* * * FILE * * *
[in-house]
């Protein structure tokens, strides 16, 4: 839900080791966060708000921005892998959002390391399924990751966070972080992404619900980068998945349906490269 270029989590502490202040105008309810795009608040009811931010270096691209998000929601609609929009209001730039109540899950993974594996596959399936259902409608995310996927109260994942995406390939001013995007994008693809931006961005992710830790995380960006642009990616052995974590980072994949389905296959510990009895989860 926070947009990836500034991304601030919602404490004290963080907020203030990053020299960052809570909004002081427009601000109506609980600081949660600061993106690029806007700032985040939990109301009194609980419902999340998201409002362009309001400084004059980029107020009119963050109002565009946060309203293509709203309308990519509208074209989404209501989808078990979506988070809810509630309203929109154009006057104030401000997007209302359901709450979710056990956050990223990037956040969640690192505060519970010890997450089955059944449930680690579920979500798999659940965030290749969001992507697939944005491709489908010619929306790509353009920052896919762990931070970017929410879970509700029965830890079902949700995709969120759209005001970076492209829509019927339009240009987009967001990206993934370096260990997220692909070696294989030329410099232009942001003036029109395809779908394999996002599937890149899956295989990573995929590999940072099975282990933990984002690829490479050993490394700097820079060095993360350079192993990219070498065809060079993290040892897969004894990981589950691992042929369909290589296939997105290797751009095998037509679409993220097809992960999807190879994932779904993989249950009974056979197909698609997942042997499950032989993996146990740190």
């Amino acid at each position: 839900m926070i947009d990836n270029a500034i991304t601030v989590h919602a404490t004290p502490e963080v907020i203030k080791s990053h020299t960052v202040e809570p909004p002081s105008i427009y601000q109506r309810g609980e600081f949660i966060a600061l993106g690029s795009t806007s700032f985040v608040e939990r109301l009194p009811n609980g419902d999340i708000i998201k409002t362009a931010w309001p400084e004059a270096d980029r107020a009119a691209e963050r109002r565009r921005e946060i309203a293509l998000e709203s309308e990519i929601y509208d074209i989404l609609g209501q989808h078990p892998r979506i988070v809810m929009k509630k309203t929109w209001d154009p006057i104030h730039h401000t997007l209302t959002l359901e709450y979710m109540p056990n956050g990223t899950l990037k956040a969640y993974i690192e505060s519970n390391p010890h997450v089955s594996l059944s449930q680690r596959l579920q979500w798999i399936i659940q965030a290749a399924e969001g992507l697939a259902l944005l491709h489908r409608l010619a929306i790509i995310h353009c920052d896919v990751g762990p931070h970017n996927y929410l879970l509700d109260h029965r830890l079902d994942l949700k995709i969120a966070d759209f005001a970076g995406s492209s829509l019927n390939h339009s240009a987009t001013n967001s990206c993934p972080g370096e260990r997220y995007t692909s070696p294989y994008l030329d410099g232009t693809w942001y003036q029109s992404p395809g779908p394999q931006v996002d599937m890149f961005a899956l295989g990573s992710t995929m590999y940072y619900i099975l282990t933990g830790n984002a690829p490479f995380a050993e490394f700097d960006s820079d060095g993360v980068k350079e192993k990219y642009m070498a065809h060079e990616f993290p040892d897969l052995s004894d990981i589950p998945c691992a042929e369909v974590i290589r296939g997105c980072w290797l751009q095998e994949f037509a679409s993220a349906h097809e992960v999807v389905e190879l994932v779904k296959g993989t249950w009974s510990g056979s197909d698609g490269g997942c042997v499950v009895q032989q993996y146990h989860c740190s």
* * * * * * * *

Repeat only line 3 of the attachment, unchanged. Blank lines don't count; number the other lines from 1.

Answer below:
């Amino acid at each position: 839900m926070i947009d990836n270029a500034i991304t601030v989590h919602a404490t004290p502490e963080v907020i203030k080791s990053h020299t960052v202040e809570p909004p002081s105008i427009y601000q109506r309810g609980e600081f949660i966060a600061l993106g690029s795009t806007s700032f985040v608040e939990r109301l009194p009811n609980g419902d999340i708000i998201k409002t362009a931010w309001p400084e004059a270096d980029r107020a009119a691209e963050r109002r565009r921005e946060i309203a293509l998000e709203s309308e990519i929601y509208d074209i989404l609609g209501q989808h078990p892998r979506i988070v809810m929009k509630k309203t929109w209001d154009p006057i104030h730039h401000t997007l209302t959002l359901e709450y979710m109540p056990n956050g990223t899950l990037k956040a969640y993974i690192e505060s519970n390391p010890h997450v089955s594996l059944s449930q680690r596959l579920q979500w798999i399936i659940q965030a290749a399924e969001g992507l697939a259902l944005l491709h489908r409608l010619a929306i790509i995310h353009c920052d896919v990751g762990p931070h970017n996927y929410l879970l509700d109260h029965r830890l079902d994942l949700k995709i969120a966070d759209f005001a970076g995406s492209s829509l019927n390939h339009s240009a987009t001013n967001s990206c993934p972080g370096e260990r997220y995007t692909s070696p294989y994008l030329d410099g232009t693809w942001y003036q029109s992404p395809g779908p394999q931006v996002d599937m890149f961005a899956l295989g990573s992710t995929m590999y940072y619900i099975l282990t933990g830790n984002a690829p490479f995380a050993e490394f700097d960006s820079d060095g993360v980068k350079e192993k990219y642009m070498a065809h060079e990616f993290p040892d897969l052995s004894d990981i589950p998945c691992a042929e369909v974590i290589r296939g997105c980072w290797l751009q095998e994949f037509a679409s993220a349906h097809e992960v999807v389905e190879l994932v779904k296959g993989t249950w009974s510990g056979s197909d698609g490269g997942c042997v499950v009895q032989q993996y146990h989860c740190s």